Surface study 
Images by Sara Sandri




London-based multidisciplinary artist Sara Sandri’s interest lies, as she says, “In our relationship with landscape and the origin of belonging.” It’s natural resources like clay, rocks and other organically found objects that inform her work.

Since graduating from the London College of Communication with a BA in Photography, Sandri has seen success as one of the Magnum Photos & Photo London Graduate Award winners in 2016, alongside a nomination for the Mack First Book Awards.

Much of Sandri’s work involves self-initiated, research-led projects, with anthropological ideas at the core.These often incorporate sculptures that resemble the earth, or directly reference the use of soil.





Sandri says, “This mini-series was born from the idea of how we interact and affect our landscape.” After researching our impact on the soil and certain areas in the world where we have had more impact than others, she became fascinated by megaliths and other forms, as well as how we interfere with the natural elements. This led Sara to a very small town near Dorchester, where she found a dolmen called Hell’s Stone. “Around this area, there were many other sights that visually linked to Hell’s Stone, and so I began shooting these rock formations.” A couple of months later, Sandri travelled to Almeria in Spain. She visited several semi-archeological sights that were used as movie sets for spaghetti-westerns. Many were derelict and resembled the rock formations in Dorset. She said, “I found both locations incredibly similar and interesting to shoot and work with together.”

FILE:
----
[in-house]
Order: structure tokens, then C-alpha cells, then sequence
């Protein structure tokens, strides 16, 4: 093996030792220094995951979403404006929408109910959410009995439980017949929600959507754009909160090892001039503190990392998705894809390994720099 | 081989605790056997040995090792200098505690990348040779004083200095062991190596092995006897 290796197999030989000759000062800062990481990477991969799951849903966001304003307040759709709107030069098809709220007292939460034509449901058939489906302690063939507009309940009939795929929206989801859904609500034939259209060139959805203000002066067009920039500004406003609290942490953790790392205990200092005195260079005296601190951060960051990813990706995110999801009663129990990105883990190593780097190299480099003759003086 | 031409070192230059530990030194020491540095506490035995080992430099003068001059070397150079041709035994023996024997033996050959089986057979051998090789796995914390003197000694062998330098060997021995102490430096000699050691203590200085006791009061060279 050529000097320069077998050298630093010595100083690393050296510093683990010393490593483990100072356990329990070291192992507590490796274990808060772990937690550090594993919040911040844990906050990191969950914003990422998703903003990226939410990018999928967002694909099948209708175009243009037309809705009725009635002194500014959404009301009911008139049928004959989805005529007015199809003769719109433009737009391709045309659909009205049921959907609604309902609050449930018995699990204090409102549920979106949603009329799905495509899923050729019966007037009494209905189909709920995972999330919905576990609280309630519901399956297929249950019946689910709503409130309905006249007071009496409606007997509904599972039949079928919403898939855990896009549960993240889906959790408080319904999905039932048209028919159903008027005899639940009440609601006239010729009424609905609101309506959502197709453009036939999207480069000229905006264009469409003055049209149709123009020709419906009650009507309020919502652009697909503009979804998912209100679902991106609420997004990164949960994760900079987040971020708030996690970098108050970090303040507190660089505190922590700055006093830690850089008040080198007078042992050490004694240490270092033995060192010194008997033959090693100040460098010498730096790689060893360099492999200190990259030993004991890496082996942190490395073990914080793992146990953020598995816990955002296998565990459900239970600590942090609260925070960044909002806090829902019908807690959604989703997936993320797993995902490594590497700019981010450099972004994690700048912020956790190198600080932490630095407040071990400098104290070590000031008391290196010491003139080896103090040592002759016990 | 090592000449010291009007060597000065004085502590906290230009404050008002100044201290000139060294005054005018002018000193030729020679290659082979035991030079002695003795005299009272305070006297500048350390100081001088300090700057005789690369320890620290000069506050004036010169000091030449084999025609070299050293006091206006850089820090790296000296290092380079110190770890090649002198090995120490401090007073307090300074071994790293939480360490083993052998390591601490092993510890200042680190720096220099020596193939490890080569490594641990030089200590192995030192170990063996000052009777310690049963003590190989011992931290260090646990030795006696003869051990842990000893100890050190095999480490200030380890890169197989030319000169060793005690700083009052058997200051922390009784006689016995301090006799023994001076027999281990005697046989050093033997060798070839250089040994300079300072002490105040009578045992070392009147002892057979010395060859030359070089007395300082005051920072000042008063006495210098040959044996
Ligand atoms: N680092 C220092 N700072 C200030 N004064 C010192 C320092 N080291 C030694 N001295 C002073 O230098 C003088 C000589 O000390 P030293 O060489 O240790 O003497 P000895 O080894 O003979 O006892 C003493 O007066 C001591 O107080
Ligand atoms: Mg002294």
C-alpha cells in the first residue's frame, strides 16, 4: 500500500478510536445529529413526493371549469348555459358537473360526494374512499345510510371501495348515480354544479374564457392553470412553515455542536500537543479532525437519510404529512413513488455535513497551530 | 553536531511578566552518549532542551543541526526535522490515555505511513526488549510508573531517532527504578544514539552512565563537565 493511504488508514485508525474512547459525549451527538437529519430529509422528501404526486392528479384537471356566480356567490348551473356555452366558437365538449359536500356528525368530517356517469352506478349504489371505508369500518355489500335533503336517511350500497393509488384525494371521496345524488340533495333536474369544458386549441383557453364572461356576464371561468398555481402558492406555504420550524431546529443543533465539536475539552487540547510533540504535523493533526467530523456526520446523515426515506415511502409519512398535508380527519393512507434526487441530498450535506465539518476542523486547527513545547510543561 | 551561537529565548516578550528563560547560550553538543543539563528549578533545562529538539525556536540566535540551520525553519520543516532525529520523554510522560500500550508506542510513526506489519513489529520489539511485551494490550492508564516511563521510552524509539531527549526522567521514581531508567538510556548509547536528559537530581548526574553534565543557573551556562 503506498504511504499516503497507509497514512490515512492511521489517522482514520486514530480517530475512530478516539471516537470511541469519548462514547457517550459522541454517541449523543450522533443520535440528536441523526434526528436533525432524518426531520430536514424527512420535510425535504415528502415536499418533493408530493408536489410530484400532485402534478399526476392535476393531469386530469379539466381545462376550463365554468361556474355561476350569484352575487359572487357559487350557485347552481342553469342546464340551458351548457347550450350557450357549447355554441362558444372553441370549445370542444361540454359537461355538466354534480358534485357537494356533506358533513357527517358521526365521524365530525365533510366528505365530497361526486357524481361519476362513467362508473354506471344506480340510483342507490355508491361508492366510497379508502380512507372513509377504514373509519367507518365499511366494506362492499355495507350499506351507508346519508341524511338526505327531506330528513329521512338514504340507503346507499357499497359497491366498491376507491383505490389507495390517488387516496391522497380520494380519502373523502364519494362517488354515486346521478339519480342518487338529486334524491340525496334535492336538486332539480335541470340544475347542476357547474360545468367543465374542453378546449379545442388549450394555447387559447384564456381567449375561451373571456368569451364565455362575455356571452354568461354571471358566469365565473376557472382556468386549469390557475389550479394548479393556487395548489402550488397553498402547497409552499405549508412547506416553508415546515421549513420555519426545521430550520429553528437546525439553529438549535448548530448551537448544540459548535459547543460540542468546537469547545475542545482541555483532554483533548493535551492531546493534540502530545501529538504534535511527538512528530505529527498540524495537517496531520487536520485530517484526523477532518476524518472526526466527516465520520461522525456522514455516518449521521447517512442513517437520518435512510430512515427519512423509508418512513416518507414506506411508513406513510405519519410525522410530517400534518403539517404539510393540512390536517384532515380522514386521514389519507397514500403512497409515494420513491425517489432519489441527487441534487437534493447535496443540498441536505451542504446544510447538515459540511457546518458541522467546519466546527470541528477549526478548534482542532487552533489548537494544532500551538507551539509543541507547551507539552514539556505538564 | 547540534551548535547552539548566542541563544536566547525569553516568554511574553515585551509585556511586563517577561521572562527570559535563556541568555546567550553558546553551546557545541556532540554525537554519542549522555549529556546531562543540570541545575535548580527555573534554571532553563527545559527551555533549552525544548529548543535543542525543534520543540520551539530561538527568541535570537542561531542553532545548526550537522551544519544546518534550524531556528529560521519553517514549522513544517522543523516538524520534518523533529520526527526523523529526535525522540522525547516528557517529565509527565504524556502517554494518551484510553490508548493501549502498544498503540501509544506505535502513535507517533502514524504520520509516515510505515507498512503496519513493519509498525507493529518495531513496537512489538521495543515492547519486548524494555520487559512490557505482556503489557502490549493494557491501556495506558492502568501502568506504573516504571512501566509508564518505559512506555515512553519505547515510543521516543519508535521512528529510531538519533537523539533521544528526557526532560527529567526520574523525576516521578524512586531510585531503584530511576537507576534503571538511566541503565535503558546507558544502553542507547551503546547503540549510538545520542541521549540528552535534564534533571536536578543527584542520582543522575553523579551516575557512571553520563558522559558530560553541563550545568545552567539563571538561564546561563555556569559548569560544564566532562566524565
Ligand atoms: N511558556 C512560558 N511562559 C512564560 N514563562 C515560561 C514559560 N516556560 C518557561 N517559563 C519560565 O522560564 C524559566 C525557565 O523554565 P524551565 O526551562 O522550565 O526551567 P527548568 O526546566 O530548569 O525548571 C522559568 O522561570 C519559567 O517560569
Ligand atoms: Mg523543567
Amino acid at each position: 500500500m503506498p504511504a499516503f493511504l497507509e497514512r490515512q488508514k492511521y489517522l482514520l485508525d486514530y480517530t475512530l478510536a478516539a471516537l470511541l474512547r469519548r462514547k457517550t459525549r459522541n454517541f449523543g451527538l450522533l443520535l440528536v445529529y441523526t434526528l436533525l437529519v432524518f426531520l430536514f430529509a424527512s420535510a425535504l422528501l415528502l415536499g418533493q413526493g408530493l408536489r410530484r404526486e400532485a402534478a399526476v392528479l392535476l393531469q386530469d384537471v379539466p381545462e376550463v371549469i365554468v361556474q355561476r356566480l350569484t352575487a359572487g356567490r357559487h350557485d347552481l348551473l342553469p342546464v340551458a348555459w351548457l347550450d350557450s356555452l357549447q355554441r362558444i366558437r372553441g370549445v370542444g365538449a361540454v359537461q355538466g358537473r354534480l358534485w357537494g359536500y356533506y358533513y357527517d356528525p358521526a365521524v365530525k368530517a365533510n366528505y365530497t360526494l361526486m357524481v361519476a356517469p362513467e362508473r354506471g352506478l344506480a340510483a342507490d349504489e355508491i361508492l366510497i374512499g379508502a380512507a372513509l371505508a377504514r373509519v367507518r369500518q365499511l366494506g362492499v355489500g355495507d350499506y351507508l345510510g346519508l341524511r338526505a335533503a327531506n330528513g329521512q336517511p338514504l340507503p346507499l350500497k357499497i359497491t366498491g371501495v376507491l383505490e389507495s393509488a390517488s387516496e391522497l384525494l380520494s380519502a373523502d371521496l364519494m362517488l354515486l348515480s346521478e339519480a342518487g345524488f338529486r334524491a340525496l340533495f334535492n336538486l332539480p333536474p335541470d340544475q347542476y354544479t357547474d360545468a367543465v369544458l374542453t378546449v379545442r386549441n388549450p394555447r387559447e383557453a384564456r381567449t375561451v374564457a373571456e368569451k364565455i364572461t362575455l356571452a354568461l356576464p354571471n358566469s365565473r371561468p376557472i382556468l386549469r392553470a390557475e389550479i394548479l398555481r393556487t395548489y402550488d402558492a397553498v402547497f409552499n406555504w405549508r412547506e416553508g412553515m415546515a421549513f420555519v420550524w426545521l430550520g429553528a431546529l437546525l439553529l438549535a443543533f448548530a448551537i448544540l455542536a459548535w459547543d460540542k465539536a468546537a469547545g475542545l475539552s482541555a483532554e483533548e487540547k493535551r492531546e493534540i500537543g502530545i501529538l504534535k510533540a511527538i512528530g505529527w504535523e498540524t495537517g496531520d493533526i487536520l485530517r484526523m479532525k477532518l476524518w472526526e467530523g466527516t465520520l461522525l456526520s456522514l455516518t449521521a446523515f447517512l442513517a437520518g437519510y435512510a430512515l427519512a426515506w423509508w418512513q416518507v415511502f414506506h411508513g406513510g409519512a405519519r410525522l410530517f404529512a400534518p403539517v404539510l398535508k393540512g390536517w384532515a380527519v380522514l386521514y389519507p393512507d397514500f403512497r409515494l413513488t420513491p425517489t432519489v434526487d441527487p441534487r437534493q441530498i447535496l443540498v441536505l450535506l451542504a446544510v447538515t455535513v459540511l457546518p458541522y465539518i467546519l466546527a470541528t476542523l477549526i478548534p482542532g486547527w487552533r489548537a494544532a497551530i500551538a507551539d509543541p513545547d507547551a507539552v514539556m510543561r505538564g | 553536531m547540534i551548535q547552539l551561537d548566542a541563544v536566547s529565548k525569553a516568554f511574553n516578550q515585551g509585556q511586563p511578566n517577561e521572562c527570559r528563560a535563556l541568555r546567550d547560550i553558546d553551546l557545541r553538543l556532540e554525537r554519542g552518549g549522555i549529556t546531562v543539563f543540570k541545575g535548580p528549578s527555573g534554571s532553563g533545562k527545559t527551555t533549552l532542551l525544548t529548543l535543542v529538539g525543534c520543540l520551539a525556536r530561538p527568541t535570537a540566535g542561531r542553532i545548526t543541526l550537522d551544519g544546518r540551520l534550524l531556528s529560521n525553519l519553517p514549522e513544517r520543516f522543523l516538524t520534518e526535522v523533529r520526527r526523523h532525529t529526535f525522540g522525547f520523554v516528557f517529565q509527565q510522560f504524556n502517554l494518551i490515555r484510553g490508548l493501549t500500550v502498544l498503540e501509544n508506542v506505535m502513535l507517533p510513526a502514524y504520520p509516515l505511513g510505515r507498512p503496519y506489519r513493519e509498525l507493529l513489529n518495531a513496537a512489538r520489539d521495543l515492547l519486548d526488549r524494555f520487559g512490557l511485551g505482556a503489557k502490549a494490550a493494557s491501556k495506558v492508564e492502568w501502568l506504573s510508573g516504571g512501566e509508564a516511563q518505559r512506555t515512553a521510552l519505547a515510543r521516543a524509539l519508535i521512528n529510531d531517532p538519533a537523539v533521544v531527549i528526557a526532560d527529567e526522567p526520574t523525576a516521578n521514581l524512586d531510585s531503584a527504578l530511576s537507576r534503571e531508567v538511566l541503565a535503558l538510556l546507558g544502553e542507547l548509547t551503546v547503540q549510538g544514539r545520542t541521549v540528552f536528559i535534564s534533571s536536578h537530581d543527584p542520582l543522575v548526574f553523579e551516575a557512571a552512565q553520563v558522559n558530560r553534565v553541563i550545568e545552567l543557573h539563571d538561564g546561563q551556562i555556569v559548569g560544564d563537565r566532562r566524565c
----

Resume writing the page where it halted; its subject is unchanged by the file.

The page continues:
To her, change is particularly compelling when it comes to landscapes. “I am drawn to places that have shifted their form; especially soil, how soil is used and how its form and nature changes throughout time.”

Ideas of fluidity concerning borders drift in and out of her majestic works. Using photography, sculpture, moving image and archive materials, Sara’s work attempts to blur into a space of its own. And her aim to recreate lost soil through constructing her own narratives has proved thoroughly effective.


Sara’s interest lays in our relationship to landscape and the origin of belonging. Visit sarasandri.co.uk to find out more.




This feature was first published in Issue Two of SATORI. To explore issue one further click here.

Created by Duncan Woods & Seb Camilleri